Rather has never spoken ill of Cronkite -- at least not on the record. The two men made their most public attempt at reconciliation during the 1988 Democratic National Convention in Atlanta after Cronkite conceded they'd had a falling out.

A handful of reporters were invited to the CBS skybox for a little Rather-Cronkite show-and-tell after the network had largely excluded Cronkite from its 1984 convention coverage. But the session didn't go exactly as planned. The two of them were asked about other matters until just a few minutes before Cronkite had to leave to interview an undisclosed political heavyweight for the last night of CBS' convention coverage.

Rather, fully aware of the importance of Cronkite's imprimatur, broke off his remarks to remind the gathering, "Walter has to go if you want to talk about any other subject."

Duly noted. And Cronkite played ball.

"I tell you, with my right hand on my heart and my left hand on the Bible, that this has been a really happy experience for me," Cronkite said of teaming with Rather. "There is absolutely no problem with our relationship at all. Our relationship at this convention has just been superb. I hope it continues like this and I expect it will. There isn't any reason why it shouldn't."

"You know I hope it will," Rather rejoined before calling Cronkite a "master broadcaster."

Cronkite acknowledged, however, that "it would be terribly less than honest to say that we haven't had a communication problem in the last couple of years. That communication problem ended with our association at this convention." Except that it hadn't. And never really would.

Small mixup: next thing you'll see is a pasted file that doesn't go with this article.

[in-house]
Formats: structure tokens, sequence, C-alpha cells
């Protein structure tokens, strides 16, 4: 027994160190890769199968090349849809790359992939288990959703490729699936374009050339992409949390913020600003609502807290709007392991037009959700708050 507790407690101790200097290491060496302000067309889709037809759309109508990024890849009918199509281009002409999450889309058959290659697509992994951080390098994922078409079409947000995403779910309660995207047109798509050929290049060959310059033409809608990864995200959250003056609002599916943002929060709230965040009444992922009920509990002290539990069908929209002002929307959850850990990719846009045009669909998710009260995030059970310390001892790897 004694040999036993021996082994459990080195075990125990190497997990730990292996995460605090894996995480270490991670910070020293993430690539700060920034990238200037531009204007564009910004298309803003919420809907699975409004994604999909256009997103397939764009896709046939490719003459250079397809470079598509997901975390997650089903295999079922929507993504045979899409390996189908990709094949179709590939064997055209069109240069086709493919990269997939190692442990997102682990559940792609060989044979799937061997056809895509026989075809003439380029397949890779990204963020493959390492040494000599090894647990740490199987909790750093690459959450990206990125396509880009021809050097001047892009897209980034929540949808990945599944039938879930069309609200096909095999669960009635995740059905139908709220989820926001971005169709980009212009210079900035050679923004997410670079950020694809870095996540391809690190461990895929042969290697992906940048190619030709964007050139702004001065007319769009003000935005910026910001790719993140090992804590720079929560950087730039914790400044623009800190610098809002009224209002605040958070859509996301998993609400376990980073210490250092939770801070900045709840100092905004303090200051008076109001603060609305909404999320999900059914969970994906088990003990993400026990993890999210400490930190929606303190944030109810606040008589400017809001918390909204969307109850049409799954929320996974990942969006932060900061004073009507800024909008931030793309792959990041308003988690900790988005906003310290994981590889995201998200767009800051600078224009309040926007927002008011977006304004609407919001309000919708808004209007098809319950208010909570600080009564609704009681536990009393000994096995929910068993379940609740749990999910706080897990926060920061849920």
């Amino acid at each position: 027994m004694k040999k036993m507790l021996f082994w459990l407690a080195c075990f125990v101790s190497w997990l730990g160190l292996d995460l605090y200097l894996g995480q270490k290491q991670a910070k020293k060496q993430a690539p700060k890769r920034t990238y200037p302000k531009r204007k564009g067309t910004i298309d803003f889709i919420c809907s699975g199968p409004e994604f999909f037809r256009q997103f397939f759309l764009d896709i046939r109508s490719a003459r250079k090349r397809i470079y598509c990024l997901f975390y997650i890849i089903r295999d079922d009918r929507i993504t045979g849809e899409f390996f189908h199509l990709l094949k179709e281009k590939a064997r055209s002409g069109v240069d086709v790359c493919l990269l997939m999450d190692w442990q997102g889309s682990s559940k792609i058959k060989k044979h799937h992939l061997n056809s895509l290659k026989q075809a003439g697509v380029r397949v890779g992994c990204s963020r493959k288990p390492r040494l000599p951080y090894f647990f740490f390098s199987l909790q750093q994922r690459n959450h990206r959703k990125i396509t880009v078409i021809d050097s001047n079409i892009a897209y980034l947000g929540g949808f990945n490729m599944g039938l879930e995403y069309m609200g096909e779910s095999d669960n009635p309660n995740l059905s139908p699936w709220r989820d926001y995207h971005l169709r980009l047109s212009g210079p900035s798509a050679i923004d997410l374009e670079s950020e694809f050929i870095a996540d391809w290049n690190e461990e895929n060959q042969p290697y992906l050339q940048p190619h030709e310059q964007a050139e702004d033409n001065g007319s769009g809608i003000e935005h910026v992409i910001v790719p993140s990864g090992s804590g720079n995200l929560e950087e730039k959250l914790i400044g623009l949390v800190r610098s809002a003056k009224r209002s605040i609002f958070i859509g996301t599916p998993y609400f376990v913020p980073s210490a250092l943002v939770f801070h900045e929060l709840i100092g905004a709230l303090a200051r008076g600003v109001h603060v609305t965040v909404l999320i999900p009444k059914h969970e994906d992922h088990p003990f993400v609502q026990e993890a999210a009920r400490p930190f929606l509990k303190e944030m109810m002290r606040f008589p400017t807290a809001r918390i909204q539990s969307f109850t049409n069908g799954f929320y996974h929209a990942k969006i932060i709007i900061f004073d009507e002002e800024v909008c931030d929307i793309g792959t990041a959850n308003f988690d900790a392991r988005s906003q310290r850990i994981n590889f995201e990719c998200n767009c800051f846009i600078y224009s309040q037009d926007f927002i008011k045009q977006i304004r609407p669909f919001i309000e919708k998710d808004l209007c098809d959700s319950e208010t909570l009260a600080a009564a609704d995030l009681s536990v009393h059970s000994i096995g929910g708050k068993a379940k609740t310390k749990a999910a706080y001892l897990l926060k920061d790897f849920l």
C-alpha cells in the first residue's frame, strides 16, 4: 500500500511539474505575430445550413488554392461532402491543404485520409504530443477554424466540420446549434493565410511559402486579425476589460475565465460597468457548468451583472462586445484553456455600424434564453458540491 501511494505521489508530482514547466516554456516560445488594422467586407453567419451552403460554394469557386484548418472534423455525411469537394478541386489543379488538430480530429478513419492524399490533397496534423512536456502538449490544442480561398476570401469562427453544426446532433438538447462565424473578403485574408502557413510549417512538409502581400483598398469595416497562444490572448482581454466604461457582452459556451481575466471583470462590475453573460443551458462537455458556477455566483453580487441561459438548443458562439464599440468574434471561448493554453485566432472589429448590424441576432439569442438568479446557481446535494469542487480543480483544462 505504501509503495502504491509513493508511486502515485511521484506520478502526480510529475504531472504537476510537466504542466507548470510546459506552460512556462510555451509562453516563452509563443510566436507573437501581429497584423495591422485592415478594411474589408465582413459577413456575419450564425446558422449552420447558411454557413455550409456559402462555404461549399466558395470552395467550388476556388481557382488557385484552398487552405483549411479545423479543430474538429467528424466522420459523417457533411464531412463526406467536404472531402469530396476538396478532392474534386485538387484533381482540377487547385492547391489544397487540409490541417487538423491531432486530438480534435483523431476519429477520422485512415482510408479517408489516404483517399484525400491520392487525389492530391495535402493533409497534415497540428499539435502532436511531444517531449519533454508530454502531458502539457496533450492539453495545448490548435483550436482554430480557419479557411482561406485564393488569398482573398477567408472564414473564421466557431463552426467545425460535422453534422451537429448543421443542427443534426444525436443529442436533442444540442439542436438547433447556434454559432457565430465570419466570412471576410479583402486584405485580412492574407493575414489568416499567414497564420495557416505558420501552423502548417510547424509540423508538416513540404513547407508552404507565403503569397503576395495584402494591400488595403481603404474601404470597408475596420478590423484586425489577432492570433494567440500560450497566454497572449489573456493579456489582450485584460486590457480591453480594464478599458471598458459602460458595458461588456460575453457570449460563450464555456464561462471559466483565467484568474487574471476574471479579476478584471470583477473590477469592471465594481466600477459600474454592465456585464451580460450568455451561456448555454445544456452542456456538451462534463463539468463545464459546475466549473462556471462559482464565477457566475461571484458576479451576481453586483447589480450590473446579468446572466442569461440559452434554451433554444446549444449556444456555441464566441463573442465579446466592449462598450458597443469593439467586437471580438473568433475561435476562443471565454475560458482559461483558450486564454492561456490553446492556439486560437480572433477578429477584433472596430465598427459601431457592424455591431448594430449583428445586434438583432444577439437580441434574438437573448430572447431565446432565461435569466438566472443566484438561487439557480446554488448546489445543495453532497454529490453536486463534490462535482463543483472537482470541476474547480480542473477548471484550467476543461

On the campaign trail, and later reporting from Vietnam.

Their enthusiasm buoyed him. It was Dec. 5, 2000 at Southern Methodist University. And Cronkite, 84 and using a cane after a recent tennis injury, was holding forth at a packed student forum. More than 500 impressionable youths, many of them high schoolers, gave the old warhorse a standing ovation before one of them asked for his basic advice to would-be TV anchors and reporters.

"Go get a job," he said, grinning. And once you have one, "don't stoop to tawdry sensationalism or commercialism."

Cronkite took 16 questions from the audience, and afterward couldn't help but marvel at the reception he received.

"Yes, I think I was surprised," he said, chuckling. "I still am happily surprised that the young people today apparently look at some of our old footage and what we did in television in the early days. It's a privilege and an honor."

Cronkite also said he still yearned to be in the thick of it, intoning "And that's the way it is" to a new generation.

"Oh sure," he said. "I miss it every day a story breaks."

At the time it had been nearly 20 years since he vacated the Evening News while still able-bodied and energetic. And yes, he now had a somewhat different story. All that stuff about sailboating, taking more time off and charting new journalistic territories for himself -- well, he apparently didn't really mean it. The old job was what he wanted to keep all along.

"I regretted it the day after I walked out of the office," he said of yielding the CBS Evening News. "It wasn't a month later that a shot was taken at (President) Reagan. And here I was in Moscow all that time doing a documentary, for heaven's sake. I could have kicked myself."

One other grand adventure eluded him. If only it were still possible, "I'd like to walk out there on the moon," he told one of the high schoolers. It would have given him the optimum perspective on Earth, which Cronkite called "this little lifeboat floating out there in space."

Then he truly would have seen it all.